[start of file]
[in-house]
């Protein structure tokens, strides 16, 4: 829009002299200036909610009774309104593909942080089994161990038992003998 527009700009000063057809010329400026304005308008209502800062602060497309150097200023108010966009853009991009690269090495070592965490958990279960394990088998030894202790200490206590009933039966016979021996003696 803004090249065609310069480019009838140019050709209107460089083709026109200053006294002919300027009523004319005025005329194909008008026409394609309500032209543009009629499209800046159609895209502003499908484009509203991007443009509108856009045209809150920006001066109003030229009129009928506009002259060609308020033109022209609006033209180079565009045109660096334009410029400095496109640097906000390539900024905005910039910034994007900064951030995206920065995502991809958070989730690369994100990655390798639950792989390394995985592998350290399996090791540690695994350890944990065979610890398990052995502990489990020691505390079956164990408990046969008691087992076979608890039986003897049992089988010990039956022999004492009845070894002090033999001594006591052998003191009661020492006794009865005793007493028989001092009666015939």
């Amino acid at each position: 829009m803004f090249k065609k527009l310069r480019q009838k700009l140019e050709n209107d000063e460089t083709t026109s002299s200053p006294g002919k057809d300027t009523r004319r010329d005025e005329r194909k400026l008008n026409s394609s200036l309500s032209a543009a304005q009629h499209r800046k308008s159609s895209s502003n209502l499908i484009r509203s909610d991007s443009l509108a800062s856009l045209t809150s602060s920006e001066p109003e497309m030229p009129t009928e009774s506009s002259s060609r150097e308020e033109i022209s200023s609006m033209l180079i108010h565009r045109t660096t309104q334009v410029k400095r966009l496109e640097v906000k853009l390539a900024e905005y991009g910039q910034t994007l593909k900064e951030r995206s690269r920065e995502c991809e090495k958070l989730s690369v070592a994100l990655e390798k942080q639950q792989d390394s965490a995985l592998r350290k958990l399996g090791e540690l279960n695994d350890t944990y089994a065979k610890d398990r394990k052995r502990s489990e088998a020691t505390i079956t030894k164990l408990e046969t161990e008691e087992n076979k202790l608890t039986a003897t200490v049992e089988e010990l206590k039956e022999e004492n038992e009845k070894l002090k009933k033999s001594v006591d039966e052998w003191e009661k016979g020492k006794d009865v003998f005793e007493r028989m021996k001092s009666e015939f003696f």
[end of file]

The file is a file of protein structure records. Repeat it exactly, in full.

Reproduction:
[in-house]
């Protein structure tokens, strides 16, 4: 829009002299200036909610009774309104593909942080089994161990038992003998 527009700009000063057809010329400026304005308008209502800062602060497309150097200023108010966009853009991009690269090495070592965490958990279960394990088998030894202790200490206590009933039966016979021996003696 803004090249065609310069480019009838140019050709209107460089083709026109200053006294002919300027009523004319005025005329194909008008026409394609309500032209543009009629499209800046159609895209502003499908484009509203991007443009509108856009045209809150920006001066109003030229009129009928506009002259060609308020033109022209609006033209180079565009045109660096334009410029400095496109640097906000390539900024905005910039910034994007900064951030995206920065995502991809958070989730690369994100990655390798639950792989390394995985592998350290399996090791540690695994350890944990065979610890398990052995502990489990020691505390079956164990408990046969008691087992076979608890039986003897049992089988010990039956022999004492009845070894002090033999001594006591052998003191009661020492006794009865005793007493028989001092009666015939």
């Amino acid at each position: 829009m803004f090249k065609k527009l310069r480019q009838k700009l140019e050709n209107d000063e460089t083709t026109s002299s200053p006294g002919k057809d300027t009523r004319r010329d005025e005329r194909k400026l008008n026409s394609s200036l309500s032209a543009a304005q009629h499209r800046k308008s159609s895209s502003n209502l499908i484009r509203s909610d991007s443009l509108a800062s856009l045209t809150s602060s920006e001066p109003e497309m030229p009129t009928e009774s506009s002259s060609r150097e308020e033109i022209s200023s609006m033209l180079i108010h565009r045109t660096t309104q334009v410029k400095r966009l496109e640097v906000k853009l390539a900024e905005y991009g910039q910034t994007l593909k900064e951030r995206s690269r920065e995502c991809e090495k958070l989730s690369v070592a994100l990655e390798k942080q639950q792989d390394s965490a995985l592998r350290k958990l399996g090791e540690l279960n695994d350890t944990y089994a065979k610890d398990r394990k052995r502990s489990e088998a020691t505390i079956t030894k164990l408990e046969t161990e008691e087992n076979k202790l608890t039986a003897t200490v049992e089988e010990l206590k039956e022999e004492n038992e009845k070894l002090k009933k033999s001594v006591d039966e052998w003191e009661k016979g020492k006794d009865v003998f005793e007493r028989m021996k001092s009666e015939f003696f």